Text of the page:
Celtic Buddhism by Andrew Peers
Seated at a heavy wooden table in front of the old presbytery window, I can
look out and away from the village onto green fields and stately mature oak
trees. It is autumn and their leaves are turning yellow and orange. This
village in Gelderland lies in an area particularly associated with oaks.
Observing the quiet change in the season and silently tuning in to its
rhythm, is, broadly speaking, what is understood as 'Celtic' in Celtic
Buddhism. It is the felt connection to the natural world as it continually
moves on, a way of simply learning to move with it, even to celebrate it as
the dance of transience in the mandala of nature.
The Celts in their day did not generally live into ripe old age but this
did not make them fatalistic or depressed. Their culture and art testify to
this. They were warriors familiar with the struggle to survive, with the
threat of enemies and war, and their songs and legends have a brassy,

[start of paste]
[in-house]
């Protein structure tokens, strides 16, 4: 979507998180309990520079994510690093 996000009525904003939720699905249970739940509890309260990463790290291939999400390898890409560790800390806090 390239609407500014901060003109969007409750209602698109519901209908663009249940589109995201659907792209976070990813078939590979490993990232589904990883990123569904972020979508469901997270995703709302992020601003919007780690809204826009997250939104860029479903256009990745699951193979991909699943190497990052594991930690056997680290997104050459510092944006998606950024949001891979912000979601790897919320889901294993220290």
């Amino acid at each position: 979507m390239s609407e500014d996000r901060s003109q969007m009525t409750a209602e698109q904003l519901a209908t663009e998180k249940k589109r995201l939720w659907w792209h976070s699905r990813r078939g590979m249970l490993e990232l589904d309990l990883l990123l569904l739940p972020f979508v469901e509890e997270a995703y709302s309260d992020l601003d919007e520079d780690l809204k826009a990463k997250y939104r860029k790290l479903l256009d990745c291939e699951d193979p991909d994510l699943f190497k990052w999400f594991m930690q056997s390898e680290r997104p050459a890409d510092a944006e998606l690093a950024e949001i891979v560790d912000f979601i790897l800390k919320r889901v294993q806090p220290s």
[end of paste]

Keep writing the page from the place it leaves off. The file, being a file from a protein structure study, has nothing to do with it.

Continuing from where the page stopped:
bragging heroic tone of a people proud of their banditry and in love with
their own eloquence. For them, life and death were interwoven, with many
'thin places' between the two. They were spread throughout Western Europe
and lived once here too among the old oaks of Gelderland.
I am reminded of the time when, still a Trappist monk living in Northern
Ireland, I went to the abbey shop one day and was confronted in the
entrance passage by a poster on the wall showing about twenty gargoyle-like
faces. "The River Gods of Ireland" it proclaimed. How on earth, I thought